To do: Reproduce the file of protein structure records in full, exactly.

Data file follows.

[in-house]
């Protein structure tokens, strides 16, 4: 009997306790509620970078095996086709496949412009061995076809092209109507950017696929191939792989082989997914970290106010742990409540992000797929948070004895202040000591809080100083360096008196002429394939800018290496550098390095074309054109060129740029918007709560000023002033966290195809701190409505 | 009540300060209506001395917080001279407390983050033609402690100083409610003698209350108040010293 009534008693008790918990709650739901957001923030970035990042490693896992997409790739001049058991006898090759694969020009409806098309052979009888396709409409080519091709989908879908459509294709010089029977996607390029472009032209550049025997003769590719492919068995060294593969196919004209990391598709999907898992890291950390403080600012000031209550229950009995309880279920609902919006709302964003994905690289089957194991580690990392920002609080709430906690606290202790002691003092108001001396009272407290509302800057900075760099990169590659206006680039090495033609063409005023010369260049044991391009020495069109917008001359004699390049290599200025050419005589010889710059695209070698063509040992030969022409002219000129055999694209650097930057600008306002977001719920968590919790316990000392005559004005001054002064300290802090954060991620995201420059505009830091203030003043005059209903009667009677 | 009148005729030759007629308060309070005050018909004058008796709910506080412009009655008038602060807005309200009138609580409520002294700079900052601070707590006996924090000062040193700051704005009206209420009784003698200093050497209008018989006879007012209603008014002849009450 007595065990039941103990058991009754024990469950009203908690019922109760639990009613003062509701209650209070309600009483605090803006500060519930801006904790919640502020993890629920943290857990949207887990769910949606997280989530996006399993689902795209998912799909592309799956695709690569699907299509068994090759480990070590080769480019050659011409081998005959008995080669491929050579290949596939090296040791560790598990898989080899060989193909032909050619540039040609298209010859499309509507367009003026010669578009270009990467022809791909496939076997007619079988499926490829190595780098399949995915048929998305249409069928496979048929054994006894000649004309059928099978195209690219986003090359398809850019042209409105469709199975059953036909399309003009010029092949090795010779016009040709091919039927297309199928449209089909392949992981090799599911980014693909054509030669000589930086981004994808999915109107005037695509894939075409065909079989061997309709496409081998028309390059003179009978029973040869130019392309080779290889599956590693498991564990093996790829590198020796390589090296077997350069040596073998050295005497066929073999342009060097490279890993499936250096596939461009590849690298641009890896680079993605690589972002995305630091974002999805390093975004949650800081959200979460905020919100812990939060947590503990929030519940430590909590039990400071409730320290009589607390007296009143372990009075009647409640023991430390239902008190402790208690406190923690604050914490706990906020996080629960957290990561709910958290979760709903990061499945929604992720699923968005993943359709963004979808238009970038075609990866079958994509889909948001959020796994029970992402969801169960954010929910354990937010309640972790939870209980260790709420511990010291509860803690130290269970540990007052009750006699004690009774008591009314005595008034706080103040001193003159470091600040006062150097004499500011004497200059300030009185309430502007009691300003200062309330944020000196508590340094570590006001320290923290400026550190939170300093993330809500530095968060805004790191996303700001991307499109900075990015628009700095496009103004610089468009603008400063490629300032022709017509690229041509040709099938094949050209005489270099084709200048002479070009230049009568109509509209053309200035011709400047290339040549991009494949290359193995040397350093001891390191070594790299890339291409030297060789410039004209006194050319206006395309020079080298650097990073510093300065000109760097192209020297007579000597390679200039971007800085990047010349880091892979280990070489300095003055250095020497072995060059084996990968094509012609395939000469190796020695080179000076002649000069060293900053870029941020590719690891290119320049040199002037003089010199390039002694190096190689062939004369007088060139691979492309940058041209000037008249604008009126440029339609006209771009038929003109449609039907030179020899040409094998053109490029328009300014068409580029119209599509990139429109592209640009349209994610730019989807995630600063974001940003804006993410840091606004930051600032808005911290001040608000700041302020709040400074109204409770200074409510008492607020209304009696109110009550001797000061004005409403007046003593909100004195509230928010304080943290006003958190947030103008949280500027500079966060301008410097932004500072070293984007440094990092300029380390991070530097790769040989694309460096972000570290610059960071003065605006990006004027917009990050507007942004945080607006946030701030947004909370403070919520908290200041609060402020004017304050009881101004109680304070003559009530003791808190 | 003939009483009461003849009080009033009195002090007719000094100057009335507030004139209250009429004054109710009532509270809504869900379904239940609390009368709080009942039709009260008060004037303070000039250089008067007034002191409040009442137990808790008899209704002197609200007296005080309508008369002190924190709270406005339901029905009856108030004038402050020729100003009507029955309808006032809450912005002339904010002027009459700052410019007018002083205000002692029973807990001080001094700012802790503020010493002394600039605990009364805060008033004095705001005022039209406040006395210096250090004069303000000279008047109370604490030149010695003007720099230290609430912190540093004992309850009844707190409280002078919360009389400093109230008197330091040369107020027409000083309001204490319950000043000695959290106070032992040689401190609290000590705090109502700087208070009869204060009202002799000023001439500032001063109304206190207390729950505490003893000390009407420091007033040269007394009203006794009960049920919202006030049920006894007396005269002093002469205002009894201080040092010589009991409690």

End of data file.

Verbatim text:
[in-house]
């Protein structure tokens, strides 16, 4: 009997306790509620970078095996086709496949412009061995076809092209109507950017696929191939792989082989997914970290106010742990409540992000797929948070004895202040000591809080100083360096008196002429394939800018290496550098390095074309054109060129740029918007709560000023002033966290195809701190409505 | 009540300060209506001395917080001279407390983050033609402690100083409610003698209350108040010293 009534008693008790918990709650739901957001923030970035990042490693896992997409790739001049058991006898090759694969020009409806098309052979009888396709409409080519091709989908879908459509294709010089029977996607390029472009032209550049025997003769590719492919068995060294593969196919004209990391598709999907898992890291950390403080600012000031209550229950009995309880279920609902919006709302964003994905690289089957194991580690990392920002609080709430906690606290202790002691003092108001001396009272407290509302800057900075760099990169590659206006680039090495033609063409005023010369260049044991391009020495069109917008001359004699390049290599200025050419005589010889710059695209070698063509040992030969022409002219000129055999694209650097930057600008306002977001719920968590919790316990000392005559004005001054002064300290802090954060991620995201420059505009830091203030003043005059209903009667009677 | 009148005729030759007629308060309070005050018909004058008796709910506080412009009655008038602060807005309200009138609580409520002294700079900052601070707590006996924090000062040193700051704005009206209420009784003698200093050497209008018989006879007012209603008014002849009450 007595065990039941103990058991009754024990469950009203908690019922109760639990009613003062509701209650209070309600009483605090803006500060519930801006904790919640502020993890629920943290857990949207887990769910949606997280989530996006399993689902795209998912799909592309799956695709690569699907299509068994090759480990070590080769480019050659011409081998005959008995080669491929050579290949596939090296040791560790598990898989080899060989193909032909050619540039040609298209010859499309509507367009003026010669578009270009990467022809791909496939076997007619079988499926490829190595780098399949995915048929998305249409069928496979048929054994006894000649004309059928099978195209690219986003090359398809850019042209409105469709199975059953036909399309003009010029092949090795010779016009040709091919039927297309199928449209089909392949992981090799599911980014693909054509030669000589930086981004994808999915109107005037695509894939075409065909079989061997309709496409081998028309390059003179009978029973040869130019392309080779290889599956590693498991564990093996790829590198020796390589090296077997350069040596073998050295005497066929073999342009060097490279890993499936250096596939461009590849690298641009890896680079993605690589972002995305630091974002999805390093975004949650800081959200979460905020919100812990939060947590503990929030519940430590909590039990400071409730320290009589607390007296009143372990009075009647409640023991430390239902008190402790208690406190923690604050914490706990906020996080629960957290990561709910958290979760709903990061499945929604992720699923968005993943359709963004979808238009970038075609990866079958994509889909948001959020796994029970992402969801169960954010929910354990937010309640972790939870209980260790709420511990010291509860803690130290269970540990007052009750006699004690009774008591009314005595008034706080103040001193003159470091600040006062150097004499500011004497200059300030009185309430502007009691300003200062309330944020000196508590340094570590006001320290923290400026550190939170300093993330809500530095968060805004790191996303700001991307499109900075990015628009700095496009103004610089468009603008400063490629300032022709017509690229041509040709099938094949050209005489270099084709200048002479070009230049009568109509509209053309200035011709400047290339040549991009494949290359193995040397350093001891390191070594790299890339291409030297060789410039004209006194050319206006395309020079080298650097990073510093300065000109760097192209020297007579000597390679200039971007800085990047010349880091892979280990070489300095003055250095020497072995060059084996990968094509012609395939000469190796020695080179000076002649000069060293900053870029941020590719690891290119320049040199002037003089010199390039002694190096190689062939004369007088060139691979492309940058041209000037008249604008009126440029339609006209771009038929003109449609039907030179020899040409094998053109490029328009300014068409580029119209599509990139429109592209640009349209994610730019989807995630600063974001940003804006993410840091606004930051600032808005911290001040608000700041302020709040400074109204409770200074409510008492607020209304009696109110009550001797000061004005409403007046003593909100004195509230928010304080943290006003958190947030103008949280500027500079966060301008410097932004500072070293984007440094990092300029380390991070530097790769040989694309460096972000570290610059960071003065605006990006004027917009990050507007942004945080607006946030701030947004909370403070919520908290200041609060402020004017304050009881101004109680304070003559009530003791808190 | 003939009483009461003849009080009033009195002090007719000094100057009335507030004139209250009429004054109710009532509270809504869900379904239940609390009368709080009942039709009260008060004037303070000039250089008067007034002191409040009442137990808790008899209704002197609200007296005080309508008369002190924190709270406005339901029905009856108030004038402050020729100003009507029955309808006032809450912005002339904010002027009459700052410019007018002083205000002692029973807990001080001094700012802790503020010493002394600039605990009364805060008033004095705001005022039209406040006395210096250090004069303000000279008047109370604490030149010695003007720099230290609430912190540093004992309850009844707190409280002078919360009389400093109230008197330091040369107020027409000083309001204490319950000043000695959290106070032992040689401190609290000590705090109502700087208070009869204060009202002799000023001439500032001063109304206190207390729950505490003893000390009407420091007033040269007394009203006794009960049920919202006030049920006894007396005269002093002469205002009894201080040092010589009991409690």